The Father William Most Collection
[Published electronically for use in classes taught by Fr. Most and for private theological study.]
Do we earn our salvation? Definitely no. In Romans 6. 23: "The wages of sin [what we earn] is death, the free gift of God [what we do not earn] is eternal life." And several times in St. Paul, e.g., in 1 Cor 6. 10 we see that we "inherit" the kingdom. Now when we inherit from our parents we do not say we earned the inheritance, though , on the other hand, by being bad enough long enough we could have earned to lose it. So, as a student put it, as to salvation, "you can't earn it, but you can blow it."
So we get justification, being right with God, without any merit at all. But, when we have that, it makes us sons of the Father, and brothers of Christ - as such we have a claim to inherit. We did not earn that claim, but we could earn to lose it. So in 1 Cor 6:9-10 St. Paul gives a list of the chief great sins and sinners, adds that they "will not inherit the kingdom."
We are not saved as individuals, or by our own power, but we are saved inasmuch as we are members of Christ. That means we must be like Him. Hence in Gal 5:13-26 Paul gives two lists: the fruits of the Spirit, and the works of the flesh. If we follow the flesh, we will die. We will not inherit. But we must follow the Spirit. Romans 8:9:"If anyone does not have the Spirit of Christ, he does not belong to Him." - that Spirit leads us to do as Christ did, which means to avoid sin. We cannot say: If we have taken Christ as our Savior we can sin as much as we want. For faith includes obedience - cf. Romans 1:5. We cannot say if we have faith we can disobey, for faith includes obedience.
This is really the syn Christo theme of St. Paul: We must suffer with Him, die with Him, be buried with Him, rise with Him, ascend with Him (cf. Romans 8. 17; 6:3-8; Col. 3:1-4; Eph. 2:5-6; Rom 8:13).
So the Council of Trent distinguished three steps: 1) We get justification, the state of grace, without any merit, without earning it at all; 2) Having it, since that makes us children of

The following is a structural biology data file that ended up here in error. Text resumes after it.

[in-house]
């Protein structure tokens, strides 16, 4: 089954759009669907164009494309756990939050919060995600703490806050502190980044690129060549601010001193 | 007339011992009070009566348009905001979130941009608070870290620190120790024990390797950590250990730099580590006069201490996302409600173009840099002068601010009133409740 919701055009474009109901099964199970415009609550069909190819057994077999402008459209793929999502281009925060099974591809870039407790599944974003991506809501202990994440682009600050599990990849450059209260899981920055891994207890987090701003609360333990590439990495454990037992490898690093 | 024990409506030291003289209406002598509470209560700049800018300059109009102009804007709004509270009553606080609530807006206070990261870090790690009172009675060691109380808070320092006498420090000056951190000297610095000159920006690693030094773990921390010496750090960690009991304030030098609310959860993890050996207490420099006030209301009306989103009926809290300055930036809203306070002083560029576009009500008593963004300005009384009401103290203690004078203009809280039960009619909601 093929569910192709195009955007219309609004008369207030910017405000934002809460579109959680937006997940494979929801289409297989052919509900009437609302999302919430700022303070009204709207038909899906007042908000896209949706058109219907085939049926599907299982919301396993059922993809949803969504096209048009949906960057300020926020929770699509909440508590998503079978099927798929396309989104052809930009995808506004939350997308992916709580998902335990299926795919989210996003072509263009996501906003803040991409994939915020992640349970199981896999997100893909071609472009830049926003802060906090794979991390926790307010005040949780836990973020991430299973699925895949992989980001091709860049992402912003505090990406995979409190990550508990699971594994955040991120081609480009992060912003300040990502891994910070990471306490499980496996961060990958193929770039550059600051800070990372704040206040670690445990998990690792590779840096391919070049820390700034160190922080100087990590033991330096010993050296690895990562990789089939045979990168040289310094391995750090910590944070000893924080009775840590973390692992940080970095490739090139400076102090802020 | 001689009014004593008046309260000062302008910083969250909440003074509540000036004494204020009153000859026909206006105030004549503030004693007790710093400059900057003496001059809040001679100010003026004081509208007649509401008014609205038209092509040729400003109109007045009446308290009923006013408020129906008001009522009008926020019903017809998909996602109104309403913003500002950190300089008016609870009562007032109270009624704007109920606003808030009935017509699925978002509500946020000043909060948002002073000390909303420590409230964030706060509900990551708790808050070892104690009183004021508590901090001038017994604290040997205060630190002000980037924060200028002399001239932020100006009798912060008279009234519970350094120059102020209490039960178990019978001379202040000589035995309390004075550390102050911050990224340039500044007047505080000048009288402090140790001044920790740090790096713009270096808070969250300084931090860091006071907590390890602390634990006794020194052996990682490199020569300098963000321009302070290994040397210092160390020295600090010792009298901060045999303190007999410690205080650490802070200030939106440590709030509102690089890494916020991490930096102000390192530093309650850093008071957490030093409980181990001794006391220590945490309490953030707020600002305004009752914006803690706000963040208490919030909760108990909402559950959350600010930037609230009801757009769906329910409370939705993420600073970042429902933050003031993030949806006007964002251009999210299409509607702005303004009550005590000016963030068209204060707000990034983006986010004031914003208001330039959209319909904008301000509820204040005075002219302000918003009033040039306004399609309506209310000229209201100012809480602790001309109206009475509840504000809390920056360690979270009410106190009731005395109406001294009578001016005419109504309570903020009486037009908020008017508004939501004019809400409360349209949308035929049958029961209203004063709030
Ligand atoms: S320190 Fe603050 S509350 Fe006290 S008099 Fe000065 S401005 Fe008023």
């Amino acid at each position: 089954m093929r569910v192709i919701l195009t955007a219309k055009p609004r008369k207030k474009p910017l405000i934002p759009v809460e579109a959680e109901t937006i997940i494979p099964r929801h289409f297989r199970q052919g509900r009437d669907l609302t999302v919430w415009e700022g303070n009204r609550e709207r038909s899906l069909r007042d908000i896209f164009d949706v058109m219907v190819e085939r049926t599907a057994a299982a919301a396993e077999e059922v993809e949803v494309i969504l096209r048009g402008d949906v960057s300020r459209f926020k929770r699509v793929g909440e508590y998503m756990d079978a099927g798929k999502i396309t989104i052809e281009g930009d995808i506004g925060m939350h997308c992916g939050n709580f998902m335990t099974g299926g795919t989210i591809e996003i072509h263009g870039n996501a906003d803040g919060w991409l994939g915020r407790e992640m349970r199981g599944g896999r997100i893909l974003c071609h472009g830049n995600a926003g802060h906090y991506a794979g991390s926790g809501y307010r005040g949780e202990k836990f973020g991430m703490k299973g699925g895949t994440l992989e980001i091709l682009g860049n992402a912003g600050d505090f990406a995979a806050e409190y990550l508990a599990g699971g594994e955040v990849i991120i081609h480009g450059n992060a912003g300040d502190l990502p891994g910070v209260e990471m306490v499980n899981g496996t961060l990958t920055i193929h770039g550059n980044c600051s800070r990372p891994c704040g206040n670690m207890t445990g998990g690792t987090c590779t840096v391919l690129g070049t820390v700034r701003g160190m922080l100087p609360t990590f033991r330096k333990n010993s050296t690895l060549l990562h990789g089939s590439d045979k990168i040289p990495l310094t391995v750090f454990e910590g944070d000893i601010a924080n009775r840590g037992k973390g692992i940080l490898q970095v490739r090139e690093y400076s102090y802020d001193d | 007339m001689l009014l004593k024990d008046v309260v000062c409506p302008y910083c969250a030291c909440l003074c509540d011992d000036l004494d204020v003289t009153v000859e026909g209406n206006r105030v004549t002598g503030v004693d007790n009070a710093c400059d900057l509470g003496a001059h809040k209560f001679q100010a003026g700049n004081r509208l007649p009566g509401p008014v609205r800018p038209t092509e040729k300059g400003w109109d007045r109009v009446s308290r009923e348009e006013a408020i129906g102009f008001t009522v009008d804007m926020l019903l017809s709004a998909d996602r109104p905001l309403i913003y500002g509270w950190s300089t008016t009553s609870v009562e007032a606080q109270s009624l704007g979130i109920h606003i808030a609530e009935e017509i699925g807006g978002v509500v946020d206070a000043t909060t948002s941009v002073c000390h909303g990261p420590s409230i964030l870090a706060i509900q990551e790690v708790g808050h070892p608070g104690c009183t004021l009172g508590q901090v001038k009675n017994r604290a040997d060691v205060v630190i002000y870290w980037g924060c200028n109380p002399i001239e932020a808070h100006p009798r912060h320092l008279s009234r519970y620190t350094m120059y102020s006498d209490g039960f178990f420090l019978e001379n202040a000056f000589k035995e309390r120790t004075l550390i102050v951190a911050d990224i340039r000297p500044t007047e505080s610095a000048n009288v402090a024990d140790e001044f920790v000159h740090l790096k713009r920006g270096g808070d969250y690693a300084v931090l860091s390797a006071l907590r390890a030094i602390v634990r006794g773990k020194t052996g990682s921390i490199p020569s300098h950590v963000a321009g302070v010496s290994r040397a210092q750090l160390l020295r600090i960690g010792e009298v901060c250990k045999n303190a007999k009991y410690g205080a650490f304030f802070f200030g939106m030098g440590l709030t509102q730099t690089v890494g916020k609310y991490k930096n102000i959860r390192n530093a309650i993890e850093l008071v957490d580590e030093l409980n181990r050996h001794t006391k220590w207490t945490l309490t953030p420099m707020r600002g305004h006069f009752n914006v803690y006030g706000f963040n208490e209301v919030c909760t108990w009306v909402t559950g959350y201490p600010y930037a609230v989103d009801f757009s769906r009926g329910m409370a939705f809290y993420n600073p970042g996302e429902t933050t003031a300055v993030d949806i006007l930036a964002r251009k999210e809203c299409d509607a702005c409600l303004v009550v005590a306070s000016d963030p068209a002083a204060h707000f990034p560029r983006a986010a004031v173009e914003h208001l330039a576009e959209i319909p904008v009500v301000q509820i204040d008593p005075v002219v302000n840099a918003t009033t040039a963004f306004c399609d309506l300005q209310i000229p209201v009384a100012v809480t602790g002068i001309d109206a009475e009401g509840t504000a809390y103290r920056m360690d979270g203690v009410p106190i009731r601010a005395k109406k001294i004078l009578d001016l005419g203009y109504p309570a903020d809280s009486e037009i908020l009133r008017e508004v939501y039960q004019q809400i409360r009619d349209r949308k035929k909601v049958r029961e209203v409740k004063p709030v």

God, gives us a claim to be in the Father's house.
A claim could be called a merit - but it is a very different kind of merit, since we get that merit, that ticket, without earning it; 3) Once we are in that status, the status of being children of God and having a share in the divine nature (2 Peter 1. 4), then our good works get a special dignity, which makes it suitable that a reward be given to them: that reward is an increase in sanctifying grace. Now sanctifying grace is really the change of the soul making it basically capable of seeing
God face to face in the next life. Since that vision is infinite, and we are finite receptacles, our capacity could be increased indefinitely - that increase is what we mean by an increase in sanctifying grace.
We should notice too the fact that there are two stages, sometimes called objective redemption and subjective redemption. The objective redemption is the work of earning a claim to all forgiveness and grace -- we do not contribute to that at all, Christ did it for us. The subjective redemption is the process of giving out that forgiveness and grace throughout all subsequent ages, even today. It is in that that we need to be like Christ to share in the claim He generated.
Our part in the subjective redemption is had by being like Christ in suffering and other things. God likes this as part of His love of good order. Summa I. 19. 5. c. , paraphrased (literal is very crude) says: God in His love of good order likes to have one thing in place to serve as a reason or title for giving the second thing, even though that thing does not really move Him. Hence, in the objective redemption, He was pleased to use the Blessed Mother (whose ability to do anything came from her Son). In the subjective redemption, He uses her, the Saints, and us.